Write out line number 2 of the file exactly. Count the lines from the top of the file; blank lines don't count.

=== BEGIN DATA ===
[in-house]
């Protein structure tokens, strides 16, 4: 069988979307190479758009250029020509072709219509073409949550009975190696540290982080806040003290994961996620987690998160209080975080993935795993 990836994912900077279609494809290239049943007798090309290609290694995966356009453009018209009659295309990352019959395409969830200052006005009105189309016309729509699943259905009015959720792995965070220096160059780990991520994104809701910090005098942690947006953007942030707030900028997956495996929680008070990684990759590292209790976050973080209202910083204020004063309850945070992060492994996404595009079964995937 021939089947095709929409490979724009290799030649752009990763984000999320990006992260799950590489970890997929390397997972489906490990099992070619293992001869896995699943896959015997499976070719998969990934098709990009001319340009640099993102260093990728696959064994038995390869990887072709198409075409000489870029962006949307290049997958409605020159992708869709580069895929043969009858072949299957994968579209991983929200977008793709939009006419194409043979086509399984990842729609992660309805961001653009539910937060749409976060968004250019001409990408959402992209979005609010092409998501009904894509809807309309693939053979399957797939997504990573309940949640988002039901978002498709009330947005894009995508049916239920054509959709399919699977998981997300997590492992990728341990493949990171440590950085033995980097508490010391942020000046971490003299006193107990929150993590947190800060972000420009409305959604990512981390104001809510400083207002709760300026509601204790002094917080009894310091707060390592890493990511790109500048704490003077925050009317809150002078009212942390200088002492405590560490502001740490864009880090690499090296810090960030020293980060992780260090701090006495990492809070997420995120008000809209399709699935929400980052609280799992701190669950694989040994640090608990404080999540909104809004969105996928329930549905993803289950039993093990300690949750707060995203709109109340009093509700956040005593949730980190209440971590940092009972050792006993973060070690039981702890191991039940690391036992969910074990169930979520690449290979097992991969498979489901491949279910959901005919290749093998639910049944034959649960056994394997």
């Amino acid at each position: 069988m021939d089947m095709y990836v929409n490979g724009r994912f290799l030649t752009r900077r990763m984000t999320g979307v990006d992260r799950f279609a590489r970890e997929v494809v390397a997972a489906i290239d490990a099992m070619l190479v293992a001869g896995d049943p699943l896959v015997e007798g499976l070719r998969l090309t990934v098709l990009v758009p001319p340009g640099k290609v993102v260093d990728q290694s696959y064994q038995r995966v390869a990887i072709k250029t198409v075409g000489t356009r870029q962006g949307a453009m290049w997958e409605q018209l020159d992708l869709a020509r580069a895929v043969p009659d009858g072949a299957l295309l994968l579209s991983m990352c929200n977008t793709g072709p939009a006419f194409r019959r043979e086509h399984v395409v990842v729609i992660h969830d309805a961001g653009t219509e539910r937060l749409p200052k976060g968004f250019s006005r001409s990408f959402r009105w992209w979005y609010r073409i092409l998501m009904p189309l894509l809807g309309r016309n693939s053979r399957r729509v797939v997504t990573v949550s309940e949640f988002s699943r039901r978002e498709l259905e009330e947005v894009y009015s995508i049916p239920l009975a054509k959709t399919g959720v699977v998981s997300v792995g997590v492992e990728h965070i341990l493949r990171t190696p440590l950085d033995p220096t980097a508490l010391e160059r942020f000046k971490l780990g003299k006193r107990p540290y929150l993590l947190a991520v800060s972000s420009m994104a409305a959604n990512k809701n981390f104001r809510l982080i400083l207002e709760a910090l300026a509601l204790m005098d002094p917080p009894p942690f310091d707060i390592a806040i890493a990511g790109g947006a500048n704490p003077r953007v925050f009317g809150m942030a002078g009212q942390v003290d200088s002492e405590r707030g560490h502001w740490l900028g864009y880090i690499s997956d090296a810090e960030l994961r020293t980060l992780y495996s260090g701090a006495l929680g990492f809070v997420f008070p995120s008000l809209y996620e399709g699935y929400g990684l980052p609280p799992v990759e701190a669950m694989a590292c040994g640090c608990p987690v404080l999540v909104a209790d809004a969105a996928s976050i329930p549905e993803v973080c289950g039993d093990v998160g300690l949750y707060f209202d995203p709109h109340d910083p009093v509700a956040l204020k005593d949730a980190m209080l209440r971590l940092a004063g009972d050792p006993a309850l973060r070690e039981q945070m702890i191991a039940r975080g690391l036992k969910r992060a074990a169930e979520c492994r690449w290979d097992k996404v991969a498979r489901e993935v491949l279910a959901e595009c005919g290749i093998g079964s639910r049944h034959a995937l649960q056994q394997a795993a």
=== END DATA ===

């Protein structure tokens, strides 16, 4: 069988979307190479758009250029020509072709219509073409949550009975190696540290982080806040003290994961996620987690998160209080975080993935795993 990836994912900077279609494809290239049943007798090309290609290694995966356009453009018209009659295309990352019959395409969830200052006005009105189309016309729509699943259905009015959720792995965070220096160059780990991520994104809701910090005098942690947006953007942030707030900028997956495996929680008070990684990759590292209790976050973080209202910083204020004063309850945070992060492994996404595009079964995937 021939089947095709929409490979724009290799030649752009990763984000999320990006992260799950590489970890997929390397997972489906490990099992070619293992001869896995699943896959015997499976070719998969990934098709990009001319340009640099993102260093990728696959064994038995390869990887072709198409075409000489870029962006949307290049997958409605020159992708869709580069895929043969009858072949299957994968579209991983929200977008793709939009006419194409043979086509399984990842729609992660309805961001653009539910937060749409976060968004250019001409990408959402992209979005609010092409998501009904894509809807309309693939053979399957797939997504990573309940949640988002039901978002498709009330947005894009995508049916239920054509959709399919699977998981997300997590492992990728341990493949990171440590950085033995980097508490010391942020000046971490003299006193107990929150993590947190800060972000420009409305959604990512981390104001809510400083207002709760300026509601204790002094917080009894310091707060390592890493990511790109500048704490003077925050009317809150002078009212942390200088002492405590560490502001740490864009880090690499090296810090960030020293980060992780260090701090006495990492809070997420995120008000809209399709699935929400980052609280799992701190669950694989040994640090608990404080999540909104809004969105996928329930549905993803289950039993093990300690949750707060995203709109109340009093509700956040005593949730980190209440971590940092009972050792006993973060070690039981702890191991039940690391036992969910074990169930979520690449290979097992991969498979489901491949279910959901005919290749093998639910049944034959649960056994394997």